From 7 January, 2013, the genetics services operation of internationally renowned company Landcatch will be based at the Stirling University Innovation Park after considering options across Scotland.
The five-strong genetics team, led by genetics director Dr Alan Tinch, which had been working from the Ceteris E-Centre in Alloa since 2002, will now be closer to research colleagues at the University of Stirling Institute of Aquaculture and other universities and institutes in the central belt with whom Landcatch has already worked on joint projects.
The company helped establish a database to analyse genetic and genomic information in 2006. It has since been developed to implement new genomic methods such as marker–assisted selection for Infectious Pancreatic Necrosis virus (IPN) resistance.
Landcatch identified markers for IPN resistance in partnership with the Stirling Institute of Aquaculture and the Roslin Institute. These bodies, as well as University of Glasgow, is extending this work to sea lice resistance using a cutting-edge genomic selection tool – the SNP Chip – a glass slide used to analyse variations in DNA sequences, or Single Nucleotide Polymorphisms (SNPs), which act as biological markers and help scientists locate a range of genes associated with disease.
The Stirling move is another development for Landcatch, which has its headquarters in Ormsary in Argyll, and whose efforts to push the boundaries of genetic science have been taken to another level by linking to a state-of-the-art research centre in France.
Landcatch, the UK’s premier aquaculture breeding company, selling young stock and eggs worldwide, is part of the global Hendrix Genetics multi-species food production organisation which has a mission to help the world meet its food needs through innovative and sustainable genetic techniques.
The Hendrix Genetics Genomics Laboratory is a leading research and development centre in Ploufragan, Brittany, and the central location for all molecular DNA work across the company’s operations in 24 countries.
Neil Manchester, Landcatch’s general manager, said both moves will help accelerate scientific advances: “Relocating to Stirling brings us nearer to research colleagues in the industry which can only help future collaborations and innovative thinking as we strive to produce healthier fish.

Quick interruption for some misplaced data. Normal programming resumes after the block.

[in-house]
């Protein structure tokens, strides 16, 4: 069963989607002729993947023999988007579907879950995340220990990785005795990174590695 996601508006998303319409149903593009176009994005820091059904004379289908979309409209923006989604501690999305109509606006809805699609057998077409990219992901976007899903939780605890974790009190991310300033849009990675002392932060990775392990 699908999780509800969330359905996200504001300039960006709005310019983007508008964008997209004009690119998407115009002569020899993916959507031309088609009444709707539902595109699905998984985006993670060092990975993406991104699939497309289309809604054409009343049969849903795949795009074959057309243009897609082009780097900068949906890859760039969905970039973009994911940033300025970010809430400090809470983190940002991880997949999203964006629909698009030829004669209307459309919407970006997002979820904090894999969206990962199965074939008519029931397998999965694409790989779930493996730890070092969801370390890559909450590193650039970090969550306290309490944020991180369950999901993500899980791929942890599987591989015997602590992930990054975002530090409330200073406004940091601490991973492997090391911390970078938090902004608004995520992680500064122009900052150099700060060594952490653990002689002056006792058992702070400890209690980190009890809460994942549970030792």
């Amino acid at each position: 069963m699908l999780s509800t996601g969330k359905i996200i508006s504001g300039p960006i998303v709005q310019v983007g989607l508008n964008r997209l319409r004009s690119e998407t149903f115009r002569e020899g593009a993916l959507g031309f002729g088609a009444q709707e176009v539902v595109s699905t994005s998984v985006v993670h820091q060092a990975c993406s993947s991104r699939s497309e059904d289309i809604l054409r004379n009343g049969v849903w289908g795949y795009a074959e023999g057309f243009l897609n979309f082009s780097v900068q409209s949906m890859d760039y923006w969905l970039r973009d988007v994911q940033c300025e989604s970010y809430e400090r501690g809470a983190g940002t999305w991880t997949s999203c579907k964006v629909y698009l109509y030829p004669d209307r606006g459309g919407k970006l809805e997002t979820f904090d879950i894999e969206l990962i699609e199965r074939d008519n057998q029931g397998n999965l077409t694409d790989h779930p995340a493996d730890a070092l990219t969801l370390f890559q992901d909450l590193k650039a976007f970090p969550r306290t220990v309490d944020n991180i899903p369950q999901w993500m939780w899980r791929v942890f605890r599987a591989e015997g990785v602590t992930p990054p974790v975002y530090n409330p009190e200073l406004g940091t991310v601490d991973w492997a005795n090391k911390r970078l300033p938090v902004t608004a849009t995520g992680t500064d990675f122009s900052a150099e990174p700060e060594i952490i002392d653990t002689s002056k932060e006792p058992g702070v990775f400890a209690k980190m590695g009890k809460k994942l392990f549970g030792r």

“Our link to the lab in France also represents progress. The samples we collect and the services we offer and supply to people around the world on the genotyping side are now supported by the centre of excellence in the Hendrix lab.
“Instead of us doing this work as a small company, we are now using the expertise of a global enterprise to achieve our aims.”
The 165-square-metre genomics lab receives blood and tissue samples from breeding chickens, pigs, turkeys and several fish species. After DNA is extracted and stored in a biobank it is subjected to in-house analysis and genotyping by Hendrix Genetics scientists who use the samples to develop breeding programmes producing healthier animals which are more productive and less susceptible to disease.
The lab has capacity to handle 1,536 samples for DNA extraction a week and currently 75,000 extractions are carried out annually.
Gerard Albers, director of the research and technology centre, said: “This is a valuable asset to the breeding programmes of Hendrix Genetics and truly a one of its kind in this industry. What’s more, it is widening the opportunity for future developments in all our divisions.”
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